It is worth noting, however, that food is not included as a GHG emissions source in the standard COP emissions inventory [6]. Since the carbon footprint of catering is not accounted for, its emissions cannot be adequately offset. Without properly offsetting all emissions sources, COP26 will not reach its goal of net-zero emissions, resulting in a low-carbon event rather than a climate-neutral conference. 

Climate-aligned sponsorship

Another issue that might compromise the overall sustainability of COP26 is related to sponsorship. The UK government stated that it would sign sponsorship agreements with companies and organisations that:

  1. Can share their resources and knowledge to make COP26 a success;
  2. Help to deliver international action on climate change;
  3. Are making real contributions to the fight against climate change;
  4. Are aligned with the aims of COP26;
  5. Have set ambitious net-zero commitments for 2050 or earlier, with a credible short-term action plan to achieve long-term climate targets [14].

The above criteria also apply to the Pre-COP: the final official UNFCCC ministerial meeting ahead of COP26. However, not all sponsors of the Pre-COP fulfill these requirements.

The list of companies who have sponsored the Pre-COP in Milan includes fossil fuel organisations [15]. Firstly, Enel has been accepted as a sponsor, despite planning to build two new gas-fired power plants in Brindisi and Civitavecchia [16]. Secondly, Edison has sponsored the Milan summit even though it is the promoter of the mega gas pipeline EastMed-Poseidon, which will pave the way for exploitation of the enormous gas fields in the Eastern Mediterranean [16]. A2A is also sponsoring the event, despite the fact that it  will be taken to court following COP26 under charges of crime due to environmental disaster [16]. Not only are these companies not aligned with the aims of COP26 and the main goal of the UNFCCC, but their actions hinder international efforts to fight climate change. 

The same issue seems to apply to COP26 itself. Among the principal partners of the UN conference is Unilever [14]. Despite reaching the top of the 2017 Dow Jones Sustainability Index, Unilever is the world’s largest buyer of palm oil, a product that has led to many human rights abuses and negative environmental impacts [18, 19]. Another controversial partner of COP26 is the Boston Consulting Group (BCG) [14]. As a France24 article revealed, BCG has strong ties with the world’s leading fossil fuel companies [20]. Considering that both the Pre-COP and COP26 continue to legitimize the enablers of the climate crisis, these conferences risk turning into events showcasing greenwashing.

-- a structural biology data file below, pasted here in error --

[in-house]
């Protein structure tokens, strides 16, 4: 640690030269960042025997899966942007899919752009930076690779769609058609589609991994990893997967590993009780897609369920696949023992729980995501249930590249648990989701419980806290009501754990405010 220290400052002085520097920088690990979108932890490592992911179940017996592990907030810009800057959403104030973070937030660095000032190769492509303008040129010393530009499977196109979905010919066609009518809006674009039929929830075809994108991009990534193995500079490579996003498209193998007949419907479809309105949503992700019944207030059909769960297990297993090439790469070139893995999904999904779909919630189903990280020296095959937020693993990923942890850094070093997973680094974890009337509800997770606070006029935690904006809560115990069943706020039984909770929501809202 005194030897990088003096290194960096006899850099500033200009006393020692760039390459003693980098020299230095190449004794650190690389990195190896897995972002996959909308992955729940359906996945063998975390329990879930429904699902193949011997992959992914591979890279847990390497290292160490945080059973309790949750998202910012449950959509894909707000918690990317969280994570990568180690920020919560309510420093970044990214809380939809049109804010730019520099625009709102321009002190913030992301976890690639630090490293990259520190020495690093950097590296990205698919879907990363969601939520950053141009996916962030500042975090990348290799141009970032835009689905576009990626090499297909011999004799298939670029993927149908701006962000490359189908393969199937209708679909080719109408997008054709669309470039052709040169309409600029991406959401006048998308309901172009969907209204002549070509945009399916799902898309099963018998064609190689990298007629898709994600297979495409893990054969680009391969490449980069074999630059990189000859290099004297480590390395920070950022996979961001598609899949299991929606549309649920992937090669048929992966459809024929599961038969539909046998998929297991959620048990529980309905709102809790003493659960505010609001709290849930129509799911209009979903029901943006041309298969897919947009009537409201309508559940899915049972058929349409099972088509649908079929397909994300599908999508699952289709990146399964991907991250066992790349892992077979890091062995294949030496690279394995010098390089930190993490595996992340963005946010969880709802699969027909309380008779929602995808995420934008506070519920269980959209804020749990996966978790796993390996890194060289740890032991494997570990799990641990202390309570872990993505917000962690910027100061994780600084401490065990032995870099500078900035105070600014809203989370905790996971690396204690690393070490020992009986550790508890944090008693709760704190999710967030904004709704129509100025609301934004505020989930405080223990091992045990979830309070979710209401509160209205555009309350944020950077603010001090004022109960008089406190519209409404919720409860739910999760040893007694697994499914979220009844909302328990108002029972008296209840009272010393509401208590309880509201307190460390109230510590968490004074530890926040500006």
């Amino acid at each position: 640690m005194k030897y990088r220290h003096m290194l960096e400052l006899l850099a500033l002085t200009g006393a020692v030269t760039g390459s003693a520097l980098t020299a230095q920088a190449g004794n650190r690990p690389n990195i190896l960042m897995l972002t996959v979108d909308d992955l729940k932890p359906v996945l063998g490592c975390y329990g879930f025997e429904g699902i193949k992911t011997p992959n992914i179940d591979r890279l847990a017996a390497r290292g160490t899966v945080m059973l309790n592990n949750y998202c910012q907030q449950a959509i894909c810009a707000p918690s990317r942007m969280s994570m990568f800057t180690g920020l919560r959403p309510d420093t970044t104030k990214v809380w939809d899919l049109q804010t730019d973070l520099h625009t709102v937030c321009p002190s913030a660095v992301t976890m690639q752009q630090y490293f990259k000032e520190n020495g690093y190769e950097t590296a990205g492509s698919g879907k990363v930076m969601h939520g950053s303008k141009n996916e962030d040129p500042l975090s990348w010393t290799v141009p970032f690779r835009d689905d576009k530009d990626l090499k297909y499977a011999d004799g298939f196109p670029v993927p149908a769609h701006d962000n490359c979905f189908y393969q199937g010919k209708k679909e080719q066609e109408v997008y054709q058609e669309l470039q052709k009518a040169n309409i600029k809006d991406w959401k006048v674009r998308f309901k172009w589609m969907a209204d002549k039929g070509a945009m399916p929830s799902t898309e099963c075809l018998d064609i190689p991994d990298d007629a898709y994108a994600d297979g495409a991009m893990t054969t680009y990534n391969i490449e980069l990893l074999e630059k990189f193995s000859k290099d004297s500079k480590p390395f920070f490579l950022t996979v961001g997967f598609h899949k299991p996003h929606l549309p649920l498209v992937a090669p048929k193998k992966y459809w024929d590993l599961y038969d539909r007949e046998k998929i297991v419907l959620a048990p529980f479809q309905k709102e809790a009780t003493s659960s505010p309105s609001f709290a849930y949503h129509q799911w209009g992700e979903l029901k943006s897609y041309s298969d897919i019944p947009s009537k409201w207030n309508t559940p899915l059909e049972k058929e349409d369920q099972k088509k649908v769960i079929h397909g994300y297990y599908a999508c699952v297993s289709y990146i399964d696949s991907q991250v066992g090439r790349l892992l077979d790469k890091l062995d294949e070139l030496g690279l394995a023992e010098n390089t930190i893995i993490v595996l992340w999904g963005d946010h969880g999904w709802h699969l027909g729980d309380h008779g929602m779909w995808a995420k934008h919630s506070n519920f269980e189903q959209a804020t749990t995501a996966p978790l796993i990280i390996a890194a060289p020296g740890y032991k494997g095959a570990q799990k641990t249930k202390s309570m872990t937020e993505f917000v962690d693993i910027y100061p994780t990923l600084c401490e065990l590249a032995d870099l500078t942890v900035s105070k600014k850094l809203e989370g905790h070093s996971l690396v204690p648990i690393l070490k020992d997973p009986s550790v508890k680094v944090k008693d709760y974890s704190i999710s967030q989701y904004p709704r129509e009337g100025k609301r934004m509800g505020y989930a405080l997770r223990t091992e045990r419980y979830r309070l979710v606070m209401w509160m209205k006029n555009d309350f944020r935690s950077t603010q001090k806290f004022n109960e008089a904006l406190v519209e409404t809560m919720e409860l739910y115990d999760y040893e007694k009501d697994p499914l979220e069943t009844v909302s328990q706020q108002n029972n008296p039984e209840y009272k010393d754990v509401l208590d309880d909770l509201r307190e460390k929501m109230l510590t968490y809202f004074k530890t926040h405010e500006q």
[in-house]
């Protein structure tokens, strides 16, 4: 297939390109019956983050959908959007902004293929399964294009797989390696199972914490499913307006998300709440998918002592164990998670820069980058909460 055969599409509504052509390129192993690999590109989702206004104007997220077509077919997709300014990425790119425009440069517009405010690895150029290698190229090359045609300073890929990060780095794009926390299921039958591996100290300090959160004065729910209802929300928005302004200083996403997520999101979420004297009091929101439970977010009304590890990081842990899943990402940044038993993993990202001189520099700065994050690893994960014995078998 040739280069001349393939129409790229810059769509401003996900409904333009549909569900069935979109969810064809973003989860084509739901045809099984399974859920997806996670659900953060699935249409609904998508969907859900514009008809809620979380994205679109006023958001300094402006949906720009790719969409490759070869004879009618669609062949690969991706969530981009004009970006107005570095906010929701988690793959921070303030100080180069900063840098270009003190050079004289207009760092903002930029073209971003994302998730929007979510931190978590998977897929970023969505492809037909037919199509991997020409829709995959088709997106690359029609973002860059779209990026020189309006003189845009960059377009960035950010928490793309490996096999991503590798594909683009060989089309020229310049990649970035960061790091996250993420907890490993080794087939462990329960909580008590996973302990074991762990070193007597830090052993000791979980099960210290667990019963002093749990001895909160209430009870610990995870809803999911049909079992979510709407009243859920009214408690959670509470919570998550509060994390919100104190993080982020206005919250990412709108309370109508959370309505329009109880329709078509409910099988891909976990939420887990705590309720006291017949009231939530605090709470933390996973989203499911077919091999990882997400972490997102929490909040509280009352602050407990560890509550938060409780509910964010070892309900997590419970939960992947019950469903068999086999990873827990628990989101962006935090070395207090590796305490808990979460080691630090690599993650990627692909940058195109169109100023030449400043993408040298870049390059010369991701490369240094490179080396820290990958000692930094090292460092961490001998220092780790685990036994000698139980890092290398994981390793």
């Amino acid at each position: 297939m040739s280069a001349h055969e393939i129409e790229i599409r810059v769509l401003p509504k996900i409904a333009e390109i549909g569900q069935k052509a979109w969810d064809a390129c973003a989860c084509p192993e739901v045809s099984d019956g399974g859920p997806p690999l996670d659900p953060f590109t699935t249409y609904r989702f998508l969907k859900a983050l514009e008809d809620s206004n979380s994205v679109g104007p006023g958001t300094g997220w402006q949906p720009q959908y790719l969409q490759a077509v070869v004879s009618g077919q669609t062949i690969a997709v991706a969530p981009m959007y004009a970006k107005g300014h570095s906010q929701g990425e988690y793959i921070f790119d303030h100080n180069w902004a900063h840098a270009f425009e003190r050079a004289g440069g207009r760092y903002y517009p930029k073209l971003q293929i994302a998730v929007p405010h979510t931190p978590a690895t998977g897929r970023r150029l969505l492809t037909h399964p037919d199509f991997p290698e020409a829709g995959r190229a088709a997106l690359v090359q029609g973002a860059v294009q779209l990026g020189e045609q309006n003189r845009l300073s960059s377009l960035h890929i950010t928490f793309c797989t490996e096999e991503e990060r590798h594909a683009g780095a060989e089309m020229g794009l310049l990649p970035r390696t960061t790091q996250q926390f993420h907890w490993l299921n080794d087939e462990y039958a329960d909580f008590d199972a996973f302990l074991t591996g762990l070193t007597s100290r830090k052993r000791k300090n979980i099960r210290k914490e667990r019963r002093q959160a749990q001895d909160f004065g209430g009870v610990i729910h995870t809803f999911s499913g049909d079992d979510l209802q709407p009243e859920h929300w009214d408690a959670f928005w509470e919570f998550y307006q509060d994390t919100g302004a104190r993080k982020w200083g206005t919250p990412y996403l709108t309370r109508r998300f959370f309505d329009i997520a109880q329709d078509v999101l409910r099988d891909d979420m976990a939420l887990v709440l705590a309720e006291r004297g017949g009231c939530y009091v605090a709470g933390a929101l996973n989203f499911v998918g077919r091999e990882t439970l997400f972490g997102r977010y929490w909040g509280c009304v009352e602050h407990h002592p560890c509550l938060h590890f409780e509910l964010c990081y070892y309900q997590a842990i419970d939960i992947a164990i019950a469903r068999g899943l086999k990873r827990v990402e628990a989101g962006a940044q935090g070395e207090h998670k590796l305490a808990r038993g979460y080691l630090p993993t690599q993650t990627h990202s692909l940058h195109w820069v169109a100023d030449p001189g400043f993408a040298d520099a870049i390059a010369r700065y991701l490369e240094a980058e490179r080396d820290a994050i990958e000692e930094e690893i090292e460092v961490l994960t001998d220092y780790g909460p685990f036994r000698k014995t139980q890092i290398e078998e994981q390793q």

Featured image courtesy of the UNFCC Flickr Page.


[1] The carbon footprint of COP21 – Frequently Asked Questions. Resource. 23 November 2015. URL: [Accessed 27 September 2021]. 
[2] Tomasz Karpinski, CO2 Emissions Related to COP24 Conference in Katowice, The National Centre for Emissions Management and Institute of Environmental Protection – National Research Institute, [Accessed 27 September 2021].
[3] What exactly is a tonne of CO2?,, [Accesses 5 October 2021].
[4] The Conference: Sustainability, UN Climate Change Conference UK 2021, [Accessed 23 September 2021].
[5] UNEP, Sustainable Events Guide: Give your large event a small footprint. 2012. URL: [Accessed 27 September 20201].
[6] United Nations Climate Change, How to UNFCCC COP. A handbook for hosting United Nations Climate Change Conferences, [Accessed 23 September 2021].
[7] Tara Bernoville, What is the difference between carbon-neutral, net-zero and climate positive?, PlanA Academy, [Accessed 27 September 2021].
[8] United Nations Climate Change, COP23 Sustainable Conference, [Accessed 27 September 2021]. For the Carbon Neutral Initiative platform, please visit: 
[9] Laura M. Lombrana and Deena Shanker, There’s Only One Vegan Food Truck at Save-the-Planet Talks, Bloomberg, [Accessed 30 September 2021].  
[10] Food@COP – a youth-led initiative for climate-friendly catering at COP26. Diet Change not Climate Change, [Accessed 27 September 2021]. 
[11] Guest Author, Food@COP, ClimaTalk , [Accessed 27 September 2021].
[12] Scottish Event Campus, Sustainable Food Strategy, [Accessed 27 September 2021].
[13] Food@COP Instagram Post, [Accessed 27 September 2021].
[14] Partnership and support, UN Climate Change Conference UK 2021, [Accessed 27 September 2021].
[15] Pre-COP26, All4Climate, [Accessed 27 September 2021]. 
[16] Alessandro Runci, L’industria fossile conquista la Pre-COP di Milano, [Accessed 27 September 2021].
[17] About us: Our mission, Rail to the COP, [Accessed 3 October 2021].
[18] SDG Nederland, Unilever,: [Accessed 9 October 2021]. 
[19] Daphné-Dupont-Nivet, Inside Unilever’s Sustainability Myth, New Internationalist, [Accessed 4 October 2021]. 
[20] France24, UK’s oil consultant contract for climate talks sparks concern,
Categories COP26